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Muslim Leaders Answer Obama’s Call To Fight Extremism, Discrimination

(AP Photo/Steven Senne)

In response to the terror attacks in Paris and San Bernardino, President Barack Obama said on Sunday that he wants Americans to unite against religious extremism and Islamophobia. The Council on American Islamic Relations, or CAIR, said that the message resonates with the work Muslim-American leaders are already doing.

Mongi Dhaouadi, Executive Director of CAIR-Connecticut, spoke with young Muslim-Americans at a mosque on Sunday. They talked about coping with Islamophobic backlash following recent attacks by religious extremists.

“Muslims in general, around the world, we’re the number one victims of these extreme ideologies and their brutal ways," Dhaouadi said. "At the same time, we find ourselves at the receiving end of backlash by people that are driven by fear, by ignorance.”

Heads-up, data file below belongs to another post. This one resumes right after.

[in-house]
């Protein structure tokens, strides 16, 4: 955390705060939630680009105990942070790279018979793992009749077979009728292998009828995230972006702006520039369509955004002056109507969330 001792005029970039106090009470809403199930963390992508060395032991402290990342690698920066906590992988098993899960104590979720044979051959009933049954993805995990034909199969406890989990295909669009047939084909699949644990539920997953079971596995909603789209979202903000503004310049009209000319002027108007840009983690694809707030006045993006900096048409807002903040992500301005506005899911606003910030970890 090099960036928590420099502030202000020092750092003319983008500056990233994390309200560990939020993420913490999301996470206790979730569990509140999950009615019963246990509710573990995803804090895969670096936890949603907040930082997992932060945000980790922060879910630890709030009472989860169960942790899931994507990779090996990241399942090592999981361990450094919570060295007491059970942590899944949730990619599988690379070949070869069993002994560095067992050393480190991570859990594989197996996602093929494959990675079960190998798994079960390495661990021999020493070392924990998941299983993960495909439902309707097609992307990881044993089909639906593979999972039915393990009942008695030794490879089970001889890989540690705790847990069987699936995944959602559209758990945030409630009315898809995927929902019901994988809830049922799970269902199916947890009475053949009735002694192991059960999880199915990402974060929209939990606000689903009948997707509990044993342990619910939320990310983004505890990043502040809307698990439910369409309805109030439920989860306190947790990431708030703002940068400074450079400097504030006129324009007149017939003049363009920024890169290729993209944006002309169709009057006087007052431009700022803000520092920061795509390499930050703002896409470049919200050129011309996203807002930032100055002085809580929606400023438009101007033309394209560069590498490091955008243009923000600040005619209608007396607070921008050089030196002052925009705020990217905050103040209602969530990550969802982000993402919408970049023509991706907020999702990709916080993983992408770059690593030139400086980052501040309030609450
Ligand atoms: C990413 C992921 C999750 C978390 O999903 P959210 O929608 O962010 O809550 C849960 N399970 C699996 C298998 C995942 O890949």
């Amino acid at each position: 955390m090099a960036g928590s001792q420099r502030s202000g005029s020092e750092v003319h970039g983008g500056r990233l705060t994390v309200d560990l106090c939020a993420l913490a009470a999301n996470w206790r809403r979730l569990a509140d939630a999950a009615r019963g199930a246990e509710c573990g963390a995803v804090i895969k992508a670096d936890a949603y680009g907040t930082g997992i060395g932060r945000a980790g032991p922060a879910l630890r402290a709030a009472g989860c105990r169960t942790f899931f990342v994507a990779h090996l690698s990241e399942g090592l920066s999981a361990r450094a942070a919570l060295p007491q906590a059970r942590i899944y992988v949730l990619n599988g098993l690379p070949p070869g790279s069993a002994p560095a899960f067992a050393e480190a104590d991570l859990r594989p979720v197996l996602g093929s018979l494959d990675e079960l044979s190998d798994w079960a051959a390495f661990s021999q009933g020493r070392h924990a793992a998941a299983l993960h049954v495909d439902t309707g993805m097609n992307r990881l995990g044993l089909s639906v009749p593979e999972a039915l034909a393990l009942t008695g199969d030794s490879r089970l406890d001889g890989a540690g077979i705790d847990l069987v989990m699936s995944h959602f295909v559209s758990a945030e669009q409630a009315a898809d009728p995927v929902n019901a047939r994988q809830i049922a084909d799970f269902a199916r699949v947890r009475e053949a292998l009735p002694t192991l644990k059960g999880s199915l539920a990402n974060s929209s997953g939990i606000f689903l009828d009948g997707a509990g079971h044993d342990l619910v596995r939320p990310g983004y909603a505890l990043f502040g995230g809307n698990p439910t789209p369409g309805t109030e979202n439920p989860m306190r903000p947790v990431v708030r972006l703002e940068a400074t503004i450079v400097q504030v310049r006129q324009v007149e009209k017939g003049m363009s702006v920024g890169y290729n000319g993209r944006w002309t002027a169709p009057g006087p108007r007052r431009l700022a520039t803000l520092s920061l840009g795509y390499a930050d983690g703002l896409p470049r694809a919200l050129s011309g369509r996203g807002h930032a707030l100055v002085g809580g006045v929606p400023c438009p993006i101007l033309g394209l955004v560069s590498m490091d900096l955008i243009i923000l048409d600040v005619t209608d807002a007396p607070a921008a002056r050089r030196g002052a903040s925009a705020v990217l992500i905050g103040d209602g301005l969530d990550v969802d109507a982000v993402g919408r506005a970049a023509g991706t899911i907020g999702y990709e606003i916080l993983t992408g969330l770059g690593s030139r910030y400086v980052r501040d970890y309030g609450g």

Dhaouadi said Islamophobic backlash after the terror attacks in San Bernardino is what extremist groups like the Islamic State want.

“They want to see the Muslim community alienated because that facilitates them to recruit more of these young people. And so when we see the President coming and responding very forcefully against anti-Muslim discrimination, we absolutely have to applaud him for that.”

Dhaouadi said he’s working with Muslim leaders and interfaith groups in Connecticut to speak out against extremism.

Cassandra Basler, a former senior editor at WSHU, came to the station by way of Columbia Journalism School in New York City. When she's not reporting on wealth and poverty, she's writing about food and family.